Samuel Grenier, the organizer of a protest that forced Montréal’s largest COVID-19 vaccination centre to shut down, has found a home in the close guard of an ex-Rebel Media employee, now the leader of the Conservative Party of Québec.
September 23, 2020
Canadian Anti-Hate Network
The verdict in the trial of far-right propagandist Rick Boswick for allegedly uttering a threat against a Toronto anti-fascist is expected to conclude tomorrow when Judge Joseph Bovard gives his ruling in an Ontario court.
Boswick is known for his involvement in the harassment of Soufi’s, a Toronto eatery run by a Syrian family, which had to temporarily shutter its doors due to the intense nature of the harassment and threats they were receiving. In addition, Boswick was present during the attack on Hamilton Pride, and has disrupted Drag Queen Story Hour with hate preacher Dorre Love. Love is currently facing assault charges for attacking a man in Vancouver’s gay village, and breaking his leg.
Boswick, representing himself at the August proceedings, maintained that the evidence in question – a video streamed to Facebook in Spring 2019 – did not constitute a threat; one of his witnesses even conceded that it was a threat.
Help support our ongoing work challenging hate across Canada: antihate.ca/donate
“You’re done bud... Get ready. We’re going to start carrying fucking paintball pistols with fucking rubberized marbles, skullbreakers they call them... You fucking act as insane as you are at a fucking protest and I have something like that on my arm I will fucking sh…, well, I will use it responsibly," he said in the stream. "That’s the only thing I have to say. Given the laws, I will use it only in worst-case scenario but I will relish when I shoot one of you in the fucking forehead with a marble.”
Boswick appeared in the video with Cory Scott and Derek Storie.
He spent much of the trial arguing that the full 90-minute video should be shown for context, telling Judge Bovard, “Two minutes of, you know, drunken rants, doesn’t really give you a good sentiment of where people are coming from, what they’re trying to convey, in a 90-minute message."
Boswick had already agreed during the pre-trial proceedings that the full video was unnecessary. It was not permitted to be shown in court, but the Judge promised to review it.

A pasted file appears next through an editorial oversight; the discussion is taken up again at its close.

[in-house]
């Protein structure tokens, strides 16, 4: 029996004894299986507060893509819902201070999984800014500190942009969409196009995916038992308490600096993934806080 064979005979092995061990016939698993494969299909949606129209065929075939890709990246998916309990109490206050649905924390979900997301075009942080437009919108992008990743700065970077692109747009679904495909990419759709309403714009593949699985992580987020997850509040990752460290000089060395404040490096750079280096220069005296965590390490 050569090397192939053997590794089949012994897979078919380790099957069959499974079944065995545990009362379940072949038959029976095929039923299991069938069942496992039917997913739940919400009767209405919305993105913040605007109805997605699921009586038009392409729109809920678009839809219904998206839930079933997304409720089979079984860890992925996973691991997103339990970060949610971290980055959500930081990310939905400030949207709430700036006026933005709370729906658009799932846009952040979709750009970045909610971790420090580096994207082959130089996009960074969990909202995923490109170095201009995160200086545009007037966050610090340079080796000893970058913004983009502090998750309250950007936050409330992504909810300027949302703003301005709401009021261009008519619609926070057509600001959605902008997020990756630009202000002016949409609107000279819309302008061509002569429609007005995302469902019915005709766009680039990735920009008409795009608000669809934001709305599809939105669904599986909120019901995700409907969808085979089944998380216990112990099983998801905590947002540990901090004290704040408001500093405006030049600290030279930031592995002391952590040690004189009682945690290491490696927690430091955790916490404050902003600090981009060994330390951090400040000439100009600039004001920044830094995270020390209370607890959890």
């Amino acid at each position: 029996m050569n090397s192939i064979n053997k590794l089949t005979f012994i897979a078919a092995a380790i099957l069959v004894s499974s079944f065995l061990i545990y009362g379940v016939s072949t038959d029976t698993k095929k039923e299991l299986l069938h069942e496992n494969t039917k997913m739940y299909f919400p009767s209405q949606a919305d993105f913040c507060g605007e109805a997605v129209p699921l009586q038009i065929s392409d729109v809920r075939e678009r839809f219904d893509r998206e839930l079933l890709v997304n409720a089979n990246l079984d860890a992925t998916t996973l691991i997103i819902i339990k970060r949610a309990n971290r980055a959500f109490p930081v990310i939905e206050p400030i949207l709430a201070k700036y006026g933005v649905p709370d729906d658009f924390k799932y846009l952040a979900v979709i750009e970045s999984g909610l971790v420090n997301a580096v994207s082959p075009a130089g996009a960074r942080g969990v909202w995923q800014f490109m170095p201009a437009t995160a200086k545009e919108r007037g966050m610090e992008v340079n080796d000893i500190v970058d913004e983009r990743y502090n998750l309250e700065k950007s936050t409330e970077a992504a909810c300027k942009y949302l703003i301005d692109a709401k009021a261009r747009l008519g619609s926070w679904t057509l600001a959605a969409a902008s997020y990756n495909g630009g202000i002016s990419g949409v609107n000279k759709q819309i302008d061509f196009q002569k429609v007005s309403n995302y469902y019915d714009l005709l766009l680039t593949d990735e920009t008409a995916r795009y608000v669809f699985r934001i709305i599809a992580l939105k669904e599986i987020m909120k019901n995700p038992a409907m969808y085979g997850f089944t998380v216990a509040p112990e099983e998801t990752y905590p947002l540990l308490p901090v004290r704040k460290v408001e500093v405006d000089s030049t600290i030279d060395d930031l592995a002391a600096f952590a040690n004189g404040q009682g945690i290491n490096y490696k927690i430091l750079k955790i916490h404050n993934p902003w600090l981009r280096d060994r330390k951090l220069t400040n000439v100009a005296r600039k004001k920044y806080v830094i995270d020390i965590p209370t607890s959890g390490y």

Observers were permitted to the virtual proceedings and asked to turn off their microphones and not interrupt. Repeatedly throughout the trial Ron Banerjee of Rise Canada interrupted proceedings to yell “Convert to Hinduism.” In addition, a private phone call between Banerjee and neo-Nazi Thomas Liko was broadcast to anyone left in the room during a break.
Kevin Johnston was called as the first witness. Advising the judge that he has a court order preventing him from participating in “chat rooms,” Johnston had questions as to whether he could lawfully participate in the proceedings. Despite Johnston’s court order regarding social media use, he was present in recent private Facebook chat logs obtained by the Canadian Anti-Hate Network.
Johnston was called back to testify the next day, during which he argued that the victim “supports radical Islam,” and alleged that he was part of an assault Johnston suffered in Ottawa in 2017, which is not true. Johnston characterized Boswick as polite and having a good reputation. Because he raised the issue of Johnston's character, the prosecution was able to introduce Boswick's prior criminal harassment conviction on cross examination.
Boswick also called Jack Reynolds, a fixture in the Toronto far-right protest scene. Pressing Reynolds on his knowledge of terms and phrases like “creep catchers,” Judge Bovard ruled the majority of Boswick’s questions as irrelevant.
Anti-Muslim activist Sandra Solomon was called as a witness shortly after. Crown Nagra read the transcript of the video clip in evidence to Solomon, who insisted Boswick never swears, raises his voice, or threatens people. Asked if the video is an example of Boswick yelling and swearing, Solomon agreed. When the Crown asked if the video included a threat, Solomon agreed that yes, it was a threat, but told the court that Boswick can't be held responsible because he's drunk.
Also called was Ed Jamnisek of the Northern Guard and Pegida. Jamnisek told the court that the Pegida rally attendees are “scarred emotionally,” and suffer from “psychological stress if not PTSD.” The court dismissed these claims as irrelevant. Jamnisek also admits that he never saw the victim at the rally in question.
After cross-examination of Jamnisek, Boswick attempts to re-examine him. After this was shut down, Boswick exclaims that he is “getting railroaded.”
Boswick and many of the witnesses attempted to use the proceedings to convince the court to pursue judicial action against anti-fascism and anti-fascists, which was routinely shut down by the court as irrelevant to the fact of whether Boswick uttered a threat.
Boswick asked for a mistrial, due to “many mistakes” made by him during the proceedings. The court refused the request.
The verdict will be returned tomorrow, and Boswick has been promising to release a video about "lawfare" after the verdict.